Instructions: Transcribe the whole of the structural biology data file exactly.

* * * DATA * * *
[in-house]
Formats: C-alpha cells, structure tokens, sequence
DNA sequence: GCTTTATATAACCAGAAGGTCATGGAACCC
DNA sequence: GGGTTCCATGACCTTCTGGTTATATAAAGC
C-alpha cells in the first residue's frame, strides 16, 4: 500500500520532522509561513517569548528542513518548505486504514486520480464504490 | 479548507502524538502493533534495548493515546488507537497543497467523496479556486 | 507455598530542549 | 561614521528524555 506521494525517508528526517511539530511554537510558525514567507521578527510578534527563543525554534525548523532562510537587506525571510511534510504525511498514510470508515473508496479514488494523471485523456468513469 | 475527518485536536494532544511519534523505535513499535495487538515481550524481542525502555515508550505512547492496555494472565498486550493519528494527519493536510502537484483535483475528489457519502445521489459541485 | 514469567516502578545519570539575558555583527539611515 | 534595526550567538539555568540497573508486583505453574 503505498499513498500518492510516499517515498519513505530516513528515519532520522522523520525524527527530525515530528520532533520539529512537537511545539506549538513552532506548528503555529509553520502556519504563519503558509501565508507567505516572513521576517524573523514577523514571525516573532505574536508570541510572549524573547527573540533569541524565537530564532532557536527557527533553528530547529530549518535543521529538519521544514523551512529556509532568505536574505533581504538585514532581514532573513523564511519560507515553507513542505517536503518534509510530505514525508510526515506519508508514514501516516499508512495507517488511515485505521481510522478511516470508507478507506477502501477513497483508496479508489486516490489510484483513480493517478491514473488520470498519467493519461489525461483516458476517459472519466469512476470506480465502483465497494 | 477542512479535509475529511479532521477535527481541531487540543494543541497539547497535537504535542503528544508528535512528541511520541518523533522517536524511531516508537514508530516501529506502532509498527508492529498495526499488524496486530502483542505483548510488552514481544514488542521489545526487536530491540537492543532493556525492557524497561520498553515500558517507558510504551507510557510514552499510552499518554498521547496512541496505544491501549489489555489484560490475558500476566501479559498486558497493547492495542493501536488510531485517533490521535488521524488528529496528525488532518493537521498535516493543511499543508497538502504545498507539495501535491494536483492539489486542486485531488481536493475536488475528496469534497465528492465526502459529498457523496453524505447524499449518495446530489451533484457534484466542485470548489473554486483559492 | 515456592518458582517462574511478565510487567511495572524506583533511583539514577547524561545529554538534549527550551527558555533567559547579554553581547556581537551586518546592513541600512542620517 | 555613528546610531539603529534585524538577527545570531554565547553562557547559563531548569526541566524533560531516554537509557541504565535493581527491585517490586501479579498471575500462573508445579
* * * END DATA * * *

[in-house]
Formats: C-alpha cells, structure tokens, sequence
DNA sequence: GCTTTATATAACCAGAAGGTCATGGAACCC
DNA sequence: GGGTTCCATGACCTTCTGGTTATATAAAGC
C-alpha cells in the first residue's frame, strides 16, 4: 500500500520532522509561513517569548528542513518548505486504514486520480464504490 | 479548507502524538502493533534495548493515546488507537497543497467523496479556486 | 507455598530542549 | 561614521528524555 506521494525517508528526517511539530511554537510558525514567507521578527510578534527563543525554534525548523532562510537587506525571510511534510504525511498514510470508515473508496479514488494523471485523456468513469 | 475527518485536536494532544511519534523505535513499535495487538515481550524481542525502555515508550505512547492496555494472565498486550493519528494527519493536510502537484483535483475528489457519502445521489459541485 | 514469567516502578545519570539575558555583527539611515 | 534595526550567538539555568540497573508486583505453574 503505498499513498500518492510516499517515498519513505530516513528515519532520522522523520525524527527530525515530528520532533520539529512537537511545539506549538513552532506548528503555529509553520502556519504563519503558509501565508507567505516572513521576517524573523514577523514571525516573532505574536508570541510572549524573547527573540533569541524565537530564532532557536527557527533553528530547529530549518535543521529538519521544514523551512529556509532568505536574505533581504538585514532581514532573513523564511519560507515553507513542505517536503518534509510530505514525508510526515506519508508514514501516516499508512495507517488511515485505521481510522478511516470508507478507506477502501477513497483508496479508489486516490489510484483513480493517478491514473488520470498519467493519461489525461483516458476517459472519466469512476470506480465502483465497494 | 477542512479535509475529511479532521477535527481541531487540543494543541497539547497535537504535542503528544508528535512528541511520541518523533522517536524511531516508537514508530516501529506502532509498527508492529498495526499488524496486530502483542505483548510488552514481544514488542521489545526487536530491540537492543532493556525492557524497561520498553515500558517507558510504551507510557510514552499510552499518554498521547496512541496505544491501549489489555489484560490475558500476566501479559498486558497493547492495542493501536488510531485517533490521535488521524488528529496528525488532518493537521498535516493543511499543508497538502504545498507539495501535491494536483492539489486542486485531488481536493475536488475528496469534497465528492465526502459529498457523496453524505447524499449518495446530489451533484457534484466542485470548489473554486483559492 | 515456592518458582517462574511478565510487567511495572524506583533511583539514577547524561545529554538534549527550551527558555533567559547579554553581547556581537551586518546592513541600512542620517 | 555613528546610531539603529534585524538577527545570531554565547553562557547559563531548569526541566524533560531516554537509557541504565535493581527491585517490586501479579498471575500462573508445579